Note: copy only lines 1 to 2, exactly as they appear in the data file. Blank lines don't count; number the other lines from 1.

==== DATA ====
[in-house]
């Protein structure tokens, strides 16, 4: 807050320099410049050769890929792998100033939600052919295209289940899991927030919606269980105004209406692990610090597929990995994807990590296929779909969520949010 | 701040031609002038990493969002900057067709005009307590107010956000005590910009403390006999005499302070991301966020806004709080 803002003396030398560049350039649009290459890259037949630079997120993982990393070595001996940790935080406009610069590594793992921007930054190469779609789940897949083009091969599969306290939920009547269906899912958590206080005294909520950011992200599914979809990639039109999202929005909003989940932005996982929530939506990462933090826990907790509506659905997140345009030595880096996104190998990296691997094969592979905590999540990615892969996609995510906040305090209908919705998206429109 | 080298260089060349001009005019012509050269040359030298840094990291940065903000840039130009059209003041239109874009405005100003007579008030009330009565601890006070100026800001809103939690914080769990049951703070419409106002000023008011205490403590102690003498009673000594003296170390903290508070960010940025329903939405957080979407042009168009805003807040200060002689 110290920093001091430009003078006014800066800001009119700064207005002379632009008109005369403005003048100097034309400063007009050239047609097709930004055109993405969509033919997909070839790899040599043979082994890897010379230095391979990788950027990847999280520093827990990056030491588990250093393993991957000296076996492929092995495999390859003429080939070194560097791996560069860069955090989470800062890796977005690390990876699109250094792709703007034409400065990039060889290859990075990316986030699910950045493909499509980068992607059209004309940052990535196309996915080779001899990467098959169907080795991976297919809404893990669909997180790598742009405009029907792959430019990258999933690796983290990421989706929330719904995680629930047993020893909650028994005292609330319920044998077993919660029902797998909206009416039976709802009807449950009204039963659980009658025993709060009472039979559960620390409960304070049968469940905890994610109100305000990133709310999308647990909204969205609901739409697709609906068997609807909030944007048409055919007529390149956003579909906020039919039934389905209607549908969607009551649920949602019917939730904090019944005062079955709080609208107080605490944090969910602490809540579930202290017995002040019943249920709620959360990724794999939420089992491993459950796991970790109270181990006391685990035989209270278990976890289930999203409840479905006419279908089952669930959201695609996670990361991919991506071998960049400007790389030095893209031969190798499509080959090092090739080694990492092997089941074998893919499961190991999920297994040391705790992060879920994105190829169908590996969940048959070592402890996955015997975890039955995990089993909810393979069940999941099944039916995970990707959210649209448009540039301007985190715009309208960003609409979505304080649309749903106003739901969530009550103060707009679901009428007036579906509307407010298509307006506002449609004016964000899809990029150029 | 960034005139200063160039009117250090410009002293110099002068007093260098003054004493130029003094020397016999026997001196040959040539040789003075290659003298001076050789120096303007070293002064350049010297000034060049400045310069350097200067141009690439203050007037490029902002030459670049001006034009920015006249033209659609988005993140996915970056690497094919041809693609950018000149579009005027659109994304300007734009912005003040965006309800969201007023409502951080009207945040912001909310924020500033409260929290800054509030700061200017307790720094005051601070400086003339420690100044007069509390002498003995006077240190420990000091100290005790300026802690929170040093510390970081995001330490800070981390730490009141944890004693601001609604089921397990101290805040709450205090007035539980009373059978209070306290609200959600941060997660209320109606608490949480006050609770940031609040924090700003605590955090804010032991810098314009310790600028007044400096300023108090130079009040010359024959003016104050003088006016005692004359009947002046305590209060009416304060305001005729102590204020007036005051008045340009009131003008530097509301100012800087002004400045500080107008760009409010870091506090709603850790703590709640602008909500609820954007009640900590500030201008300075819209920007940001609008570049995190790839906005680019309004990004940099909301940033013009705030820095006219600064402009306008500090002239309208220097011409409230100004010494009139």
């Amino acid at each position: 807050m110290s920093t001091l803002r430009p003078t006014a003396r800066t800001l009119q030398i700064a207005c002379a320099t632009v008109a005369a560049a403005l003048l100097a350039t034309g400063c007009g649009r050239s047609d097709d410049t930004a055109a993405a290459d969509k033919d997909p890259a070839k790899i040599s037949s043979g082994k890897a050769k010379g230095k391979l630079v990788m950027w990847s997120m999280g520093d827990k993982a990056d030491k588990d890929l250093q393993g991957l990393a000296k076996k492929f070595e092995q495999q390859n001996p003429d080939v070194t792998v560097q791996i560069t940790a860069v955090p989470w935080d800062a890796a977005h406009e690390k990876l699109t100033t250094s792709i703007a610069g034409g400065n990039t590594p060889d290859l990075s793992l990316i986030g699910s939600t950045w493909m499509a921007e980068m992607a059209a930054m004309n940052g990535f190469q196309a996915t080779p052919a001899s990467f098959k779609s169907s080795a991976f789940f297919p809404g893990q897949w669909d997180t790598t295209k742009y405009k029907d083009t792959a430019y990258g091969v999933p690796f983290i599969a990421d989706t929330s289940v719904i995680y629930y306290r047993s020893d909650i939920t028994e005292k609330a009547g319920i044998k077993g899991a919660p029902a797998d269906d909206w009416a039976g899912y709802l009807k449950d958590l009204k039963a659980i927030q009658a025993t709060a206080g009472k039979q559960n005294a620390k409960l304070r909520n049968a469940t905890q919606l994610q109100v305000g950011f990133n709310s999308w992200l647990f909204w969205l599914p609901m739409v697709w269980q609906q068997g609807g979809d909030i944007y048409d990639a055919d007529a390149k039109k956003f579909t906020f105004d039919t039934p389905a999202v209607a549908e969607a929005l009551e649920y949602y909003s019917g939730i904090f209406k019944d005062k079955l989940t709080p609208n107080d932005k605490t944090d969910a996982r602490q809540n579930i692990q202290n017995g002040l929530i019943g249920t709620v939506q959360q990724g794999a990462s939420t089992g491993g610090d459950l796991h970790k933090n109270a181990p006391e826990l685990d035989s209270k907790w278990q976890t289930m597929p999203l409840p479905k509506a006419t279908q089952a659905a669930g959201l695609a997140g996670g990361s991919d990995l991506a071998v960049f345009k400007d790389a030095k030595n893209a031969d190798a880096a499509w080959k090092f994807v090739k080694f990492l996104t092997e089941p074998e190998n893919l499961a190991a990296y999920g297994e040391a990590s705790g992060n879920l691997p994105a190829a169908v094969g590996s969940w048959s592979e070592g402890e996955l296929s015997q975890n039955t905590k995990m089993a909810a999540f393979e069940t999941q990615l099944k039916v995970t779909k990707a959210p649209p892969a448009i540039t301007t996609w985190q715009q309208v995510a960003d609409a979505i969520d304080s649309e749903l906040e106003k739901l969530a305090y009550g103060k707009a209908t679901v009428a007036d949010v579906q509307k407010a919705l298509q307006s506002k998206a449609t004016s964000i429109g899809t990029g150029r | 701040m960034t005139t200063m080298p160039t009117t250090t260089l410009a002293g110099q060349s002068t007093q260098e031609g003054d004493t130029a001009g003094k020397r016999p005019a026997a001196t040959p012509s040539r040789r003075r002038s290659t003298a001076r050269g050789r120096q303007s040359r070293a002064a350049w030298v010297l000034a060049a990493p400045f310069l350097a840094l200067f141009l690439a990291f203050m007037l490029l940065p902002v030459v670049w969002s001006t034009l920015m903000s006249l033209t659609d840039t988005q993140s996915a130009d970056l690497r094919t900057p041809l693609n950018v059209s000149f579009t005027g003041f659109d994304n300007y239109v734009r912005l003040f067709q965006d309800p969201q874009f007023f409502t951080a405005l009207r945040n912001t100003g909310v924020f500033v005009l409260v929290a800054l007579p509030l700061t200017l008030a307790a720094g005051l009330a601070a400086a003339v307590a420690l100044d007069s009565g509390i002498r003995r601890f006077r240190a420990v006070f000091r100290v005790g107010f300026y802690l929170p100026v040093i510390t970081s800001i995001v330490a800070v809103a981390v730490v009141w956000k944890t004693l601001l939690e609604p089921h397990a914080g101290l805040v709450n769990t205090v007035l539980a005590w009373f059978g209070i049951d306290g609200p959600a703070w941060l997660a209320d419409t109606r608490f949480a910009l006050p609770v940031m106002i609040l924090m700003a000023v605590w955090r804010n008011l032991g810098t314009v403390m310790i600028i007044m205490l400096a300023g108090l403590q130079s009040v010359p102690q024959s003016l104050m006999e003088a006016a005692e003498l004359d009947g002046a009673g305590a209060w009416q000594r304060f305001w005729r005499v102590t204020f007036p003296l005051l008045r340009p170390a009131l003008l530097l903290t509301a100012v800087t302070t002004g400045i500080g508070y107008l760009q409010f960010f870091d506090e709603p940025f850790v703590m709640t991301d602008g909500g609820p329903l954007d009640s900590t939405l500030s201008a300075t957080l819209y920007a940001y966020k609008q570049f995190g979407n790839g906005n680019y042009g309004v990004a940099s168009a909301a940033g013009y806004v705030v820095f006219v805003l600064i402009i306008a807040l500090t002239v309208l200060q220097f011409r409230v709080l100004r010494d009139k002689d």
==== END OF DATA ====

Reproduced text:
[in-house]
């Protein structure tokens, strides 16, 4: 807050320099410049050769890929792998100033939600052919295209289940899991927030919606269980105004209406692990610090597929990995994807990590296929779909969520949010 | 701040031609002038990493969002900057067709005009307590107010956000005590910009403390006999005499302070991301966020806004709080 803002003396030398560049350039649009290459890259037949630079997120993982990393070595001996940790935080406009610069590594793992921007930054190469779609789940897949083009091969599969306290939920009547269906899912958590206080005294909520950011992200599914979809990639039109999202929005909003989940932005996982929530939506990462933090826990907790509506659905997140345009030595880096996104190998990296691997094969592979905590999540990615892969996609995510906040305090209908919705998206429109 | 080298260089060349001009005019012509050269040359030298840094990291940065903000840039130009059209003041239109874009405005100003007579008030009330009565601890006070100026800001809103939690914080769990049951703070419409106002000023008011205490403590102690003498009673000594003296170390903290508070960010940025329903939405957080979407042009168009805003807040200060002689 110290920093001091430009003078006014800066800001009119700064207005002379632009008109005369403005003048100097034309400063007009050239047609097709930004055109993405969509033919997909070839790899040599043979082994890897010379230095391979990788950027990847999280520093827990990056030491588990250093393993991957000296076996492929092995495999390859003429080939070194560097791996560069860069955090989470800062890796977005690390990876699109250094792709703007034409400065990039060889290859990075990316986030699910950045493909499509980068992607059209004309940052990535196309996915080779001899990467098959169907080795991976297919809404893990669909997180790598742009405009029907792959430019990258999933690796983290990421989706929330719904995680629930047993020893909650028994005292609330319920044998077993919660029902797998909206009416039976709802009807449950009204039963659980009658025993709060009472039979559960620390409960304070049968469940905890994610109100305000990133709310999308647990909204969205609901739409697709609906068997609807909030944007048409055919007529390149956003579909906020039919039934389905209607549908969607009551649920949602019917939730904090019944005062079955709080609208107080605490944090969910602490809540579930202290017995002040019943249920709620959360990724794999939420089992491993459950796991970790109270181990006391685990035989209270278990976890289930999203409840479905006419279908089952669930959201695609996670990361991919991506071998960049400007790389030095893209031969190798499509080959090092090739080694990492092997089941074998893919499961190991999920297994040391705790992060879920994105190829169908590996969940048959070592402890996955015997975890039955995990089993909810393979069940999941099944039916995970990707959210649209448009540039301007985190715009309208960003609409979505304080649309749903106003739901969530009550103060707009679901009428007036579906509307407010298509307006506002449609004016964000899809990029150029 | 960034005139200063160039009117250090410009002293110099002068007093260098003054004493130029003094020397016999026997001196040959040539040789003075290659003298001076050789120096303007070293002064350049010297000034060049400045310069350097200067141009690439203050007037490029902002030459670049001006034009920015006249033209659609988005993140996915970056690497094919041809693609950018000149579009005027659109994304300007734009912005003040965006309800969201007023409502951080009207945040912001909310924020500033409260929290800054509030700061200017307790720094005051601070400086003339420690100044007069509390002498003995006077240190420990000091100290005790300026802690929170040093510390970081995001330490800070981390730490009141944890004693601001609604089921397990101290805040709450205090007035539980009373059978209070306290609200959600941060997660209320109606608490949480006050609770940031609040924090700003605590955090804010032991810098314009310790600028007044400096300023108090130079009040010359024959003016104050003088006016005692004359009947002046305590209060009416304060305001005729102590204020007036005051008045340009009131003008530097509301100012800087002004400045500080107008760009409010870091506090709603850790703590709640602008909500609820954007009640900590500030201008300075819209920007940001609008570049995190790839906005680019309004990004940099909301940033013009705030820095006219600064402009306008500090002239309208220097011409409230100004010494009139």